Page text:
The total cost to implement Obamacare in Massachusetts surpassed a half-billion dollars yesterday, as the Health Connector board agreed to seek an additional $121 million in federal funds to try to rescue the money-hemorrhaging health exchange.

“This is now Massachusetts’ Big Dig I.T. project,” said Joshua Archambault, a health care expert at the Pioneer Institute. “The decision was completely irresponsible to taxpayers, with very little uncertainty we’re going to get the end result that we want.”

The board approved a two-track plan yesterday — invoking an emergency provision to sidestep state procurement laws — to award a no-bid contract to Minnesota-based Optum. The company will, in turn, subcontract with hCentive — which it holds a 24 percent stake in, as the Herald first reported yesterday.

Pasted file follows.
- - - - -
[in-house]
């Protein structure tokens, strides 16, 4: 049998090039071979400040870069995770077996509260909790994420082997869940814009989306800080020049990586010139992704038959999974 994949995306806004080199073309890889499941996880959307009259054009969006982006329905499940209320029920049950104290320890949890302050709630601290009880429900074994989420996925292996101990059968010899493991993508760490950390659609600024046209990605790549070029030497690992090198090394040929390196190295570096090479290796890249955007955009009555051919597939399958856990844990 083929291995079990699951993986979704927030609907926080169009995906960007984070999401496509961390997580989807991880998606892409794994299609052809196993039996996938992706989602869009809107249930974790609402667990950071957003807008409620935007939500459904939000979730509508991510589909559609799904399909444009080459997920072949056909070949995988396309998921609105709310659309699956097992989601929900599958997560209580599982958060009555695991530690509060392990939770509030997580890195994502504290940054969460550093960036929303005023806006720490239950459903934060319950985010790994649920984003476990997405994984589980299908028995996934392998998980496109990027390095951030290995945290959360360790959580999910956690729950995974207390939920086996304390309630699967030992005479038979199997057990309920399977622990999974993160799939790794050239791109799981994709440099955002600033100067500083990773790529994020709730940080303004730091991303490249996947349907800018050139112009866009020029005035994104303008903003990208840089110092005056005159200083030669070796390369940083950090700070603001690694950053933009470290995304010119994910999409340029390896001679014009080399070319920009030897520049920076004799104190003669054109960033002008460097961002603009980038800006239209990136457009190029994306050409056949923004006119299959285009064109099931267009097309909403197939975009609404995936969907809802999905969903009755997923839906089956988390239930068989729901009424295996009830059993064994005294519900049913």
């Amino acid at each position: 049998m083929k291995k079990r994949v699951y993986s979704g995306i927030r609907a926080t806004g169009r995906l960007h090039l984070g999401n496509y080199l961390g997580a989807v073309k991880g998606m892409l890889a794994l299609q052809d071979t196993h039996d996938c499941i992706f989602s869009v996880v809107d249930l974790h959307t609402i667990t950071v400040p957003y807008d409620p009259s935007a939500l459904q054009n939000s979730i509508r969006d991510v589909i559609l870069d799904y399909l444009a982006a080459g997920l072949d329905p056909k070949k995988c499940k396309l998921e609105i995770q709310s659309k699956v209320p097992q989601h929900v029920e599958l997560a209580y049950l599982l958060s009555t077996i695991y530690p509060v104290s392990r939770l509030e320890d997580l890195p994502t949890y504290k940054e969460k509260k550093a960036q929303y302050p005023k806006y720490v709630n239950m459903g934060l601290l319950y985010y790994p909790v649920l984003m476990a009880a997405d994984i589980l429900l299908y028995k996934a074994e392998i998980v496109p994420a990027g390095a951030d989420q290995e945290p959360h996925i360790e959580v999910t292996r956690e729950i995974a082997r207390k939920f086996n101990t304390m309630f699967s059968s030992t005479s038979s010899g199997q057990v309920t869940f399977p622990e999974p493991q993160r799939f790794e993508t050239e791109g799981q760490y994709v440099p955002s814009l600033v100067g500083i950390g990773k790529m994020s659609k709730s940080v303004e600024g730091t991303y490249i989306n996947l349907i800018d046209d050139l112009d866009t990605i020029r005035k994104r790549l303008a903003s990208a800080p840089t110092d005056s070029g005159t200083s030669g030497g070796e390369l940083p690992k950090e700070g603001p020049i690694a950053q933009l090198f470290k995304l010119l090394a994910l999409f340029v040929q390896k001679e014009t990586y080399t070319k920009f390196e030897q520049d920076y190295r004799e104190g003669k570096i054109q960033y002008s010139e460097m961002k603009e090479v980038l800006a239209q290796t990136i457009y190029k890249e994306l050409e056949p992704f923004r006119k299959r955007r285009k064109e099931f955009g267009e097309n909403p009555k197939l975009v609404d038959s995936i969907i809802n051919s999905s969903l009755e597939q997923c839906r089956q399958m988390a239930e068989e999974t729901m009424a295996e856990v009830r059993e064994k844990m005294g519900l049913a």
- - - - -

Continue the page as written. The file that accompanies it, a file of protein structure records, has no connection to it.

Connector officials insisted the exchange is so broken they had no choice.

“The reality is, this is it,” said Sarah Iselin, the state’s Obamacare czar. “When we look at what we can reasonably do for the fall, this is it. I wish we had more choices, but we don’t. We’re making the best of a really lousy situation.”